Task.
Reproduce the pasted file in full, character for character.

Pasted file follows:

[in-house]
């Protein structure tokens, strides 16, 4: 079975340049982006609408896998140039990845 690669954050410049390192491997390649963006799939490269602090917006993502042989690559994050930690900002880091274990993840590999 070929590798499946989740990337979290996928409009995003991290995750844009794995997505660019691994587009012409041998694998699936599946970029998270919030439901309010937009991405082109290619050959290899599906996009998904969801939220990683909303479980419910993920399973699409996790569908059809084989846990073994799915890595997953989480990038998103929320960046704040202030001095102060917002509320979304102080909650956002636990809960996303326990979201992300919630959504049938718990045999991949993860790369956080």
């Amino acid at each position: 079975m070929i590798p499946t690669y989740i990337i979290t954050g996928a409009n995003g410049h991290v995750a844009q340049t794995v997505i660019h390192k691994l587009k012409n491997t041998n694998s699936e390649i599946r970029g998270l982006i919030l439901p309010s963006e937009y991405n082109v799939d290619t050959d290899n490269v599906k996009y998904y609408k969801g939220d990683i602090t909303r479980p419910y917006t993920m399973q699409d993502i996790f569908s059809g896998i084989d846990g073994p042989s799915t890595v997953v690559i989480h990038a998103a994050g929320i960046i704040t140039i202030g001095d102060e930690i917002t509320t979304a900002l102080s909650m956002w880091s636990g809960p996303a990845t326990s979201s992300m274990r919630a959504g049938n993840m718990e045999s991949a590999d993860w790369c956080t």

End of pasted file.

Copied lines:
[in-house]
């Protein structure tokens, strides 16, 4: 079975340049982006609408896998140039990845 690669954050410049390192491997390649963006799939490269602090917006993502042989690559994050930690900002880091274990993840590999 070929590798499946989740990337979290996928409009995003991290995750844009794995997505660019691994587009012409041998694998699936599946970029998270919030439901309010937009991405082109290619050959290899599906996009998904969801939220990683909303479980419910993920399973699409996790569908059809084989846990073994799915890595997953989480990038998103929320960046704040202030001095102060917002509320979304102080909650956002636990809960996303326990979201992300919630959504049938718990045999991949993860790369956080």
């Amino acid at each position: 079975m070929i590798p499946t690669y989740i990337i979290t954050g996928a409009n995003g410049h991290v995750a844009q340049t794995v997505i660019h390192k691994l587009k012409n491997t041998n694998s699936e390649i599946r970029g998270l982006i919030l439901p309010s963006e937009y991405n082109v799939d290619t050959d290899n490269v599906k996009y998904y609408k969801g939220d990683i602090t909303r479980p419910y917006t993920m399973q699409d993502i996790f569908s059809g896998i084989d846990g073994p042989s799915t890595v997953v690559i989480h990038a998103a994050g929320i960046i704040t140039i202030g001095d102060e930690i917002t509320t979304a900002l102080s909650m956002w880091s636990g809960p996303a990845t326990s979201s992300m274990r919630a959504g049938n993840m718990e045999s991949a590999d993860w790369c956080t």